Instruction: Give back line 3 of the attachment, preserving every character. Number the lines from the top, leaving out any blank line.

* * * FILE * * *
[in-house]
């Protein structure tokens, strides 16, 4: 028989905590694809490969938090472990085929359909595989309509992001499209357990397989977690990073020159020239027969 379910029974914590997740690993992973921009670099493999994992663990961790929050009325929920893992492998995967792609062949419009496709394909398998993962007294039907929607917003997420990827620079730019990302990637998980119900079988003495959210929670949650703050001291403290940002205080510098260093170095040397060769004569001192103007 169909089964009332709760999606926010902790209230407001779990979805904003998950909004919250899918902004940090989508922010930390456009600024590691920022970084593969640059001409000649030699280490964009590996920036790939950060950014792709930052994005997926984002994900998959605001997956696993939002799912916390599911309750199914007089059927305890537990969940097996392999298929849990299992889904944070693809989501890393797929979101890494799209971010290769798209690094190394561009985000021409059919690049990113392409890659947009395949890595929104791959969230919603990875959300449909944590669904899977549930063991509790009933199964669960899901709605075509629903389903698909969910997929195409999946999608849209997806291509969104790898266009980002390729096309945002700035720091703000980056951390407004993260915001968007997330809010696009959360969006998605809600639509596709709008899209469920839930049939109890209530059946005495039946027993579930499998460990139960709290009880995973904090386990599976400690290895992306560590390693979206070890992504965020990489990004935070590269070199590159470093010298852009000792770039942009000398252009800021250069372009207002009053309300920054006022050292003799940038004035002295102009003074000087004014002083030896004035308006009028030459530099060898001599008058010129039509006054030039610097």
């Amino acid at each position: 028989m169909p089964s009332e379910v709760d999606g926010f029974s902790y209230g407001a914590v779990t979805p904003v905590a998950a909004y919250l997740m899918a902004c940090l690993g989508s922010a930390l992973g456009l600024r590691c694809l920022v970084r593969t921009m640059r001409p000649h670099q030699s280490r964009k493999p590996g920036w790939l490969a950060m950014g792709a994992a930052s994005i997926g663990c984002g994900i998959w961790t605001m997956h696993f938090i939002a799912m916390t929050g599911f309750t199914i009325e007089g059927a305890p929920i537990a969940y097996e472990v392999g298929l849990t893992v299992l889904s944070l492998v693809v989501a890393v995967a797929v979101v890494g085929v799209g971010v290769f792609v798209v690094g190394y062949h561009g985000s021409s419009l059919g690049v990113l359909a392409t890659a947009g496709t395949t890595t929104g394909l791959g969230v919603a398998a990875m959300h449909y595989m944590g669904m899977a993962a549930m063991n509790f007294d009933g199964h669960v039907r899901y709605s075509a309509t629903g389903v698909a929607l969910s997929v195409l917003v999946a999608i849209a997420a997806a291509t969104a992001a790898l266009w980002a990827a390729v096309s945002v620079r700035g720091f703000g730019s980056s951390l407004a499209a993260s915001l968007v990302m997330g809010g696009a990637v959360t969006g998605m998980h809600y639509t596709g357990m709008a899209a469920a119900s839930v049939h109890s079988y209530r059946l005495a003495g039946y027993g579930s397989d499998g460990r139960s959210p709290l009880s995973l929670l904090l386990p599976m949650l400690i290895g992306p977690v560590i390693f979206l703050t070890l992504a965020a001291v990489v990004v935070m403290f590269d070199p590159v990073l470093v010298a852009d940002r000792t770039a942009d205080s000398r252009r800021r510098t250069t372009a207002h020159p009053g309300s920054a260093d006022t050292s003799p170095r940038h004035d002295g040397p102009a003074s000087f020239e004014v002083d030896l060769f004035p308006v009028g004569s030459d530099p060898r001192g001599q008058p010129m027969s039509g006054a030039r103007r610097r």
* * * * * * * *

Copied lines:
């Amino acid at each position: 028989m169909p089964s009332e379910v709760d999606g926010f029974s902790y209230g407001a914590v779990t979805p904003v905590a998950a909004y919250l997740m899918a902004c940090l690993g989508s922010a930390l992973g456009l600024r590691c694809l920022v970084r593969t921009m640059r001409p000649h670099q030699s280490r964009k493999p590996g920036w790939l490969a950060m950014g792709a994992a930052s994005i997926g663990c984002g994900i998959w961790t605001m997956h696993f938090i939002a799912m916390t929050g599911f309750t199914i009325e007089g059927a305890p929920i537990a969940y097996e472990v392999g298929l849990t893992v299992l889904s944070l492998v693809v989501a890393v995967a797929v979101v890494g085929v799209g971010v290769f792609v798209v690094g190394y062949h561009g985000s021409s419009l059919g690049v990113l359909a392409t890659a947009g496709t395949t890595t929104g394909l791959g969230v919603a398998a990875m959300h449909y595989m944590g669904m899977a993962a549930m063991n509790f007294d009933g199964h669960v039907r899901y709605s075509a309509t629903g389903v698909a929607l969910s997929v195409l917003v999946a999608i849209a997420a997806a291509t969104a992001a790898l266009w980002a990827a390729v096309s945002v620079r700035g720091f703000g730019s980056s951390l407004a499209a993260s915001l968007v990302m997330g809010g696009a990637v959360t969006g998605m998980h809600y639509t596709g357990m709008a899209a469920a119900s839930v049939h109890s079988y209530r059946l005495a003495g039946y027993g579930s397989d499998g460990r139960s959210p709290l009880s995973l929670l904090l386990p599976m949650l400690i290895g992306p977690v560590i390693f979206l703050t070890l992504a965020a001291v990489v990004v935070m403290f590269d070199p590159v990073l470093v010298a852009d940002r000792t770039a942009d205080s000398r252009r800021r510098t250069t372009a207002h020159p009053g309300s920054a260093d006022t050292s003799p170095r940038h004035d002295g040397p102009a003074s000087f020239e004014v002083d030896l060769f004035p308006v009028g004569s030459d530099p060898r001192g001599q008058p010129m027969s039509g006054a030039r103007r610097r």